During the first four years of my relationship with my then-boyfriend-almost-fiance, our affinity for each other was based firmly in our mutual ability to suss out a good time, dress ironically excellent and - of course - crack wise with the wise cracks.
Sometimes, we met at a diner for a late lunch.
Once in a while, we went to the movies.
Otherwise, being too exhausted by our fabulous and whirlwind schedules to hold much of a conversation, we spent a lot of time playing backgammon at the bar as a way to get to know each other. (He's all strategy; I'm all roll of the dice.)
How we got from there to here is - I won't lie - a mystery. A fabulous mystery...but still a bit of a head-scratcher.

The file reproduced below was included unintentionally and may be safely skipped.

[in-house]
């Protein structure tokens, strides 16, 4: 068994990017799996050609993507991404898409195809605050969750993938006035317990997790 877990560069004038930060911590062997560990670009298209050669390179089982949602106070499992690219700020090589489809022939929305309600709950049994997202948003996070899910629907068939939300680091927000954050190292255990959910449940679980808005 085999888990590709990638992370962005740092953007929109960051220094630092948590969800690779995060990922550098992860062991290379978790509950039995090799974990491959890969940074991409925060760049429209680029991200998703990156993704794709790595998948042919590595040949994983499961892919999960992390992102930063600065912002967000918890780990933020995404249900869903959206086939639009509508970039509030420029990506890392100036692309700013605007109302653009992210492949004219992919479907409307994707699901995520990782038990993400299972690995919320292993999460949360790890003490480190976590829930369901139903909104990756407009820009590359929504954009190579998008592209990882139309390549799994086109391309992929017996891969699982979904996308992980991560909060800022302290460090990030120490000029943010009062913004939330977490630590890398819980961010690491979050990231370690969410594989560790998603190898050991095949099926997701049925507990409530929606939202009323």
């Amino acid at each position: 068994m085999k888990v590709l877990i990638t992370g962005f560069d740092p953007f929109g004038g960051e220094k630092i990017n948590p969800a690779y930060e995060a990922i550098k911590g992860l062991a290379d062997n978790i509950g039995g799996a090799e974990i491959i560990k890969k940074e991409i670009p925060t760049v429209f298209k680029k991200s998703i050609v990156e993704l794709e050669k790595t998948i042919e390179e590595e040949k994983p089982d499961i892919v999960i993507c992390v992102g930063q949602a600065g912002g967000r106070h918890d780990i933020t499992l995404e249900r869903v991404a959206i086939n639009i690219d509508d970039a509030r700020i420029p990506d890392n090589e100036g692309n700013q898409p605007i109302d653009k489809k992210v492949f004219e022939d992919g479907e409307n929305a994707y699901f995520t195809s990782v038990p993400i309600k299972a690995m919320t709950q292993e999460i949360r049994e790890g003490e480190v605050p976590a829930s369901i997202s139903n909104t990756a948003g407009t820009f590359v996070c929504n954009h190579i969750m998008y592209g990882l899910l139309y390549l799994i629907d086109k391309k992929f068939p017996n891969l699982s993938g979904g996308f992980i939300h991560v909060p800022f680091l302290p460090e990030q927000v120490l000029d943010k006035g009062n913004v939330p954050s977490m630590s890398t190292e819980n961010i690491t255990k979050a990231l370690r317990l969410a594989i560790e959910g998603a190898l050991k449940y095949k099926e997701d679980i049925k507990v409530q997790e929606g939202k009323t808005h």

My last clear memory of having ever made some decisive step toward the long haul was while sitting bleary-eyed at an airport terminal and my not-yet-husband mumbling something endearingly mushy like, "My roommate's moving out. You want to move in when you get back from Seattle?" and me answering with a breathy "Yup!" and next thing you know, you're living outside of Harrisburg with three kids, staying up late at night to squeeze in a few child-free hours at your blog, and barely hanging-on financially by your mortgage-car insurance-braces-commute costs-dance classes-sewer bill-shop at Good Will fingernails.
In that way, I suppose it was a slow-glide toward much of the same.
Although I sure do miss the transvestites.